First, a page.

This month we sit down with Sally Stephens, trustee of Elliot’s Footprint. A charity that helps families through child bereavement. They offer help and guidance whilst campaigning and fundraising for improved bereavement services. Working hard to take the loneliness and frustration out of the systems and processes that families face in the aftermath of losing a child.
As many people have said (and will continue, no doubt) there’s no such thing as a standard ‘day in the life’ for a trustee. I’m actually a trustee of three charities at the moment, and all of them are very different – which is part of what makes them wonderful. I’ll take the example of Elliot’s Footprint though, a Leeds-based charity which supports families who have experienced sudden bereavement of a child. We support families by raising awareness of the need for bereavement support, and through funding services with care providers. I’m a trustee and secretary of the charity.
I’ve been a trustee of various organisations for almost ten years, taking up my first trusteeship when I was about 23. Trusteeship is an amazing way to give back and support organisations by using your specialist skills, and as a career administrator and governance bod, giving those skills and time for free is really fulfilling to me (as well as being helpful to the charity!) I probably spend a day or two a month on my trustee role for Elliot’s Footprint, though it varies depending on how many meetings we have.
As the secretary I use a lot of my time coordinating with other trustees, putting together agendas and information for meetings, and then taking notes and actions away. I also draft our annual report and take care of all our communication with the Charity Commission. We’ve recently decided to incorporate the organisation, so my contribution has been gathering all the details we need, getting it into the right format and so on.
It can be hard when you’re not working with an organisation full-time to know that you’re doing a good job and being effective. We try and have regular conversations between the board, and last year we redeveloped our strategy to make sure we’ve got a clear focus and plan for our future. Elliot’s Footprint is a small charity with no staff, so the board have to be performing at our best for the organisation to thrive.
For me, the best thing about being a trustee is seeing the impact voluntary organisations have on communities and on individuals. Before joining Elliot’s Footprint, I had no idea how difficult it can be for families to navigate the healthcare and support system following the loss of a child, particularly in sudden circumstances, and so hearing the ways we’ve been able to support those families is hugely fulfilling. It can also be hard, and I’ve had to do a lot of homework to make sure I understand some of the technicalities which come up in our meetings, so that I can contribute and help us make the best possible decisions.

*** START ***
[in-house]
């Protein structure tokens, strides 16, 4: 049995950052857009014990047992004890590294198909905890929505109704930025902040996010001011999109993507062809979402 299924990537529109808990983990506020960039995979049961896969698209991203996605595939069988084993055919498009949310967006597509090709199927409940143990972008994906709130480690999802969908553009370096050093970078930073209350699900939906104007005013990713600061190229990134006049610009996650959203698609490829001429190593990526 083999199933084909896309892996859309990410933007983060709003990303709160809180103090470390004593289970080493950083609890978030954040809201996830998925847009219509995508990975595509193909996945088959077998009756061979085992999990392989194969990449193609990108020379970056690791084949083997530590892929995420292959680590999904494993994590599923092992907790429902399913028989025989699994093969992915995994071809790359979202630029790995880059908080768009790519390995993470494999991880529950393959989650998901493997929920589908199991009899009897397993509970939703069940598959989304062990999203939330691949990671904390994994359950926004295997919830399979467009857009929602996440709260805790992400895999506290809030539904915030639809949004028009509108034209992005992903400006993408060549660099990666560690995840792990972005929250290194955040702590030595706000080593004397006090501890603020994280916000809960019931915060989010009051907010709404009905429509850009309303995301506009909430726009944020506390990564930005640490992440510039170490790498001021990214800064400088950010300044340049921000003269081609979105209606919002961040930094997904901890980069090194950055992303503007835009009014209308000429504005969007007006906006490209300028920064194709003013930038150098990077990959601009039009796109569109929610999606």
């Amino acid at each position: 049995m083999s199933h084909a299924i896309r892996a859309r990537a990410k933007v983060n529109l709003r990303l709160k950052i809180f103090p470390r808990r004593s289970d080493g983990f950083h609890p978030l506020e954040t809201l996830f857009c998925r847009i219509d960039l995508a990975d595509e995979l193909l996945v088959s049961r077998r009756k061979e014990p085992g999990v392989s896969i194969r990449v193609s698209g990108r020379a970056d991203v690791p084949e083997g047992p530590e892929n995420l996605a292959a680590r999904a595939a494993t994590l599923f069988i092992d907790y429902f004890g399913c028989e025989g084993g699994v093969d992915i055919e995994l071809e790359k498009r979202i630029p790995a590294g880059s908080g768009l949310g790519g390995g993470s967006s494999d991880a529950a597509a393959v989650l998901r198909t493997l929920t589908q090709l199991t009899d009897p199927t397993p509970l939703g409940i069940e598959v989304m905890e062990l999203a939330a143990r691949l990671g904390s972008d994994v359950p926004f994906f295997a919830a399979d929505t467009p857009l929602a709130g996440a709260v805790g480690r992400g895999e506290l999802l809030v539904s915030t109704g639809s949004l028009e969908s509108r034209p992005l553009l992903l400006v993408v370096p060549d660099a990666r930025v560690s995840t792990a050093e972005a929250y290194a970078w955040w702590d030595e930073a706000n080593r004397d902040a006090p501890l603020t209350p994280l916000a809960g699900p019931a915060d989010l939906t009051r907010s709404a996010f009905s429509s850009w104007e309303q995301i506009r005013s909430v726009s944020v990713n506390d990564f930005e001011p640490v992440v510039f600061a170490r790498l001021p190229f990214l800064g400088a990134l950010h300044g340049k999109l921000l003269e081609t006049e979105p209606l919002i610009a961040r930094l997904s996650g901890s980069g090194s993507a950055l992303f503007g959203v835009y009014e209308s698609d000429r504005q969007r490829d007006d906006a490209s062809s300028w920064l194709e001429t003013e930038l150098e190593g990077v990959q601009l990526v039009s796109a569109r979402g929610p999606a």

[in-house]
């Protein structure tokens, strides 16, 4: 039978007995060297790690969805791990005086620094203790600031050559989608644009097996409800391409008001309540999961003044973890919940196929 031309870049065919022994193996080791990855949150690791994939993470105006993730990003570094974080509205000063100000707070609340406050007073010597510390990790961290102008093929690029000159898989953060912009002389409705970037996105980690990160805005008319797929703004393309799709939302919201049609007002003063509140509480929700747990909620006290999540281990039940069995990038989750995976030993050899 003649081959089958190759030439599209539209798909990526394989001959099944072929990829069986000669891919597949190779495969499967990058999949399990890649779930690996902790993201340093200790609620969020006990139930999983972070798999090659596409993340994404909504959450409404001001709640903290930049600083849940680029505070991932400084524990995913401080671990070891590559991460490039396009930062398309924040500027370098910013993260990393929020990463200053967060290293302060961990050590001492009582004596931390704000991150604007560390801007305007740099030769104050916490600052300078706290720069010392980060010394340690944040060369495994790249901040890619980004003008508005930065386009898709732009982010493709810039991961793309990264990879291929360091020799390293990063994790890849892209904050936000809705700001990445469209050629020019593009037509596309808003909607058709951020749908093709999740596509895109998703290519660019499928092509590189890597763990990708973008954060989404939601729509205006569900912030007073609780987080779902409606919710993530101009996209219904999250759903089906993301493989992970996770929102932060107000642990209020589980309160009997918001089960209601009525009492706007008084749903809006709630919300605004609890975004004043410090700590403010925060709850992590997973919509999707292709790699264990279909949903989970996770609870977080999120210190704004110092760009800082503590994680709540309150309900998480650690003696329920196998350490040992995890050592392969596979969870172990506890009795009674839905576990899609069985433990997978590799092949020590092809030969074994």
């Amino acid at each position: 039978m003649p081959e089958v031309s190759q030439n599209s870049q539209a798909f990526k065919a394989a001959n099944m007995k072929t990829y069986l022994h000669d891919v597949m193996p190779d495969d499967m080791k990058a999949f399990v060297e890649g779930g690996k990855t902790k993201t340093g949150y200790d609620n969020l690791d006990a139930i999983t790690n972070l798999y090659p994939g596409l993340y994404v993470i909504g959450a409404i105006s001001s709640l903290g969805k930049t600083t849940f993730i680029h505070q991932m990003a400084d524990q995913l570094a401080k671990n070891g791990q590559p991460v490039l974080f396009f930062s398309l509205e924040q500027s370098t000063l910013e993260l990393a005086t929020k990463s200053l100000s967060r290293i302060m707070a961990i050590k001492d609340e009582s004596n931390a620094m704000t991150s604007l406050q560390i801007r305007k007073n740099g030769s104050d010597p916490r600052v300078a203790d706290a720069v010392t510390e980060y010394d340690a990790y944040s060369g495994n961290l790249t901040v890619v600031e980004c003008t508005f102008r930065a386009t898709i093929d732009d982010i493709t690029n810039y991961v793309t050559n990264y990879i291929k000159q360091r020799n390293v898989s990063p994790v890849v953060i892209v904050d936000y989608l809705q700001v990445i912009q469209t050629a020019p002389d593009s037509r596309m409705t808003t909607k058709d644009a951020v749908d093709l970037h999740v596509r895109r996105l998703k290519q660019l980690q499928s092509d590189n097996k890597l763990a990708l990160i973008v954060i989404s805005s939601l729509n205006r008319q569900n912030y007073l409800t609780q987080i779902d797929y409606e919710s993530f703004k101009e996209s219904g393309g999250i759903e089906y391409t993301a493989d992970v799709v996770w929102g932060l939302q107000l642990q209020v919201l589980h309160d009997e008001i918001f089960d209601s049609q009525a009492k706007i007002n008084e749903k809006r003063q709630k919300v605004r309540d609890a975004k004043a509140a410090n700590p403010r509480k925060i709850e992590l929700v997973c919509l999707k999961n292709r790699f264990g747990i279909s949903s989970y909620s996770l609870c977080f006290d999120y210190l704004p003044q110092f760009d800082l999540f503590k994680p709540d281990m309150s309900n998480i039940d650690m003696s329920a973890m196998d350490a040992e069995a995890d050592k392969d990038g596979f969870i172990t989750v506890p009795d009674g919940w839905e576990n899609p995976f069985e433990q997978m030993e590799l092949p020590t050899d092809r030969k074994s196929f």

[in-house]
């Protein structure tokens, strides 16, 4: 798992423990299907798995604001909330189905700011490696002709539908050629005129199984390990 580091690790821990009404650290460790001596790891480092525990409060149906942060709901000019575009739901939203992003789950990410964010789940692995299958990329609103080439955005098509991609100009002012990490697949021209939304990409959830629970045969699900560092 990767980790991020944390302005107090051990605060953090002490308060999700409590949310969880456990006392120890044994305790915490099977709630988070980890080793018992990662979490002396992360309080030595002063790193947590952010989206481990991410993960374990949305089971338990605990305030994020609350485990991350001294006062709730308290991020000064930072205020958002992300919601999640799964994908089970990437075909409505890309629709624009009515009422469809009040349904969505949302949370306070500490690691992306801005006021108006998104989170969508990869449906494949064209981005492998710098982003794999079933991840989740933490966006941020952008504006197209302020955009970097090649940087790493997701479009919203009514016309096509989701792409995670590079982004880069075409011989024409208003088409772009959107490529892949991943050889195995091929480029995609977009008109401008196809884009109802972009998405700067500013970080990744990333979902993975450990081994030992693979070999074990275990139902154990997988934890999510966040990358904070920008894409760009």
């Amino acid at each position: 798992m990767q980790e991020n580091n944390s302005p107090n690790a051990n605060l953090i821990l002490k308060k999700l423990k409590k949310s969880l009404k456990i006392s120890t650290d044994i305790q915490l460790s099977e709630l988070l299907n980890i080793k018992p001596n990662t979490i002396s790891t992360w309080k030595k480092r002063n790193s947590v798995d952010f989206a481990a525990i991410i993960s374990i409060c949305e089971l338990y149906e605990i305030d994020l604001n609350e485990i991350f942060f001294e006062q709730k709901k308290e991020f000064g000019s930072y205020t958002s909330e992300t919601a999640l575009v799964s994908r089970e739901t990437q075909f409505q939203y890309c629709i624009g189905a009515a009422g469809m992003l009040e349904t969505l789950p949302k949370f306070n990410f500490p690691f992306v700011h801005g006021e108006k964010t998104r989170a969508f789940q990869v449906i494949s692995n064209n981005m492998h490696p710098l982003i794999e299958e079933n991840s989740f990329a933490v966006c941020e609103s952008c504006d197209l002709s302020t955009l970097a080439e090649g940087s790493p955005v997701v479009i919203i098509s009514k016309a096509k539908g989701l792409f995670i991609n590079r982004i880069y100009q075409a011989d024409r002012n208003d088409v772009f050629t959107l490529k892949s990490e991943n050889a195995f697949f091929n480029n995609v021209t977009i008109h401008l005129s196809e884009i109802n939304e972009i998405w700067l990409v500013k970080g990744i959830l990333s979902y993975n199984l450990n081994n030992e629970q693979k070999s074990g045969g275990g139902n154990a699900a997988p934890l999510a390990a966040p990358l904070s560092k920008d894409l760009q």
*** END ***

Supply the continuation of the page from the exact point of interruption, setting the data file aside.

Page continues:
Even though we’re a small, completely voluntary-led organisation, Elliot’s Footprint benefits from exceptional people on our board. We were founded by John and Andrea, who lost their son Elliot unexpectedly about nine years ago and decided to make a change, and they are now joined on the board by Emily their daughter who gives us some excellent insight as a younger person. We’ve also got a number of healthcare professionals in different fields, a local church minister, and a business expert (who often has to join us from long train journeys around the country!) Everyone brings different life experience and a different voice, and I’ve learned a lot from each of them.
My top tip for someone looking to become a trustee is to work out exactly what it is you want to give. Our charities really need great trustees, but they don’t need people to just rock up. Great trustees put so much care and love into the work they do for their charity, and they deliver on the things they know will make a difference. Everyone has skills, knowledge and experience to give, so work out what your unique contribution is, and then find the organisation who will benefit the most from you!
To read more in the series of click; #ADayInTheLife of a trustee.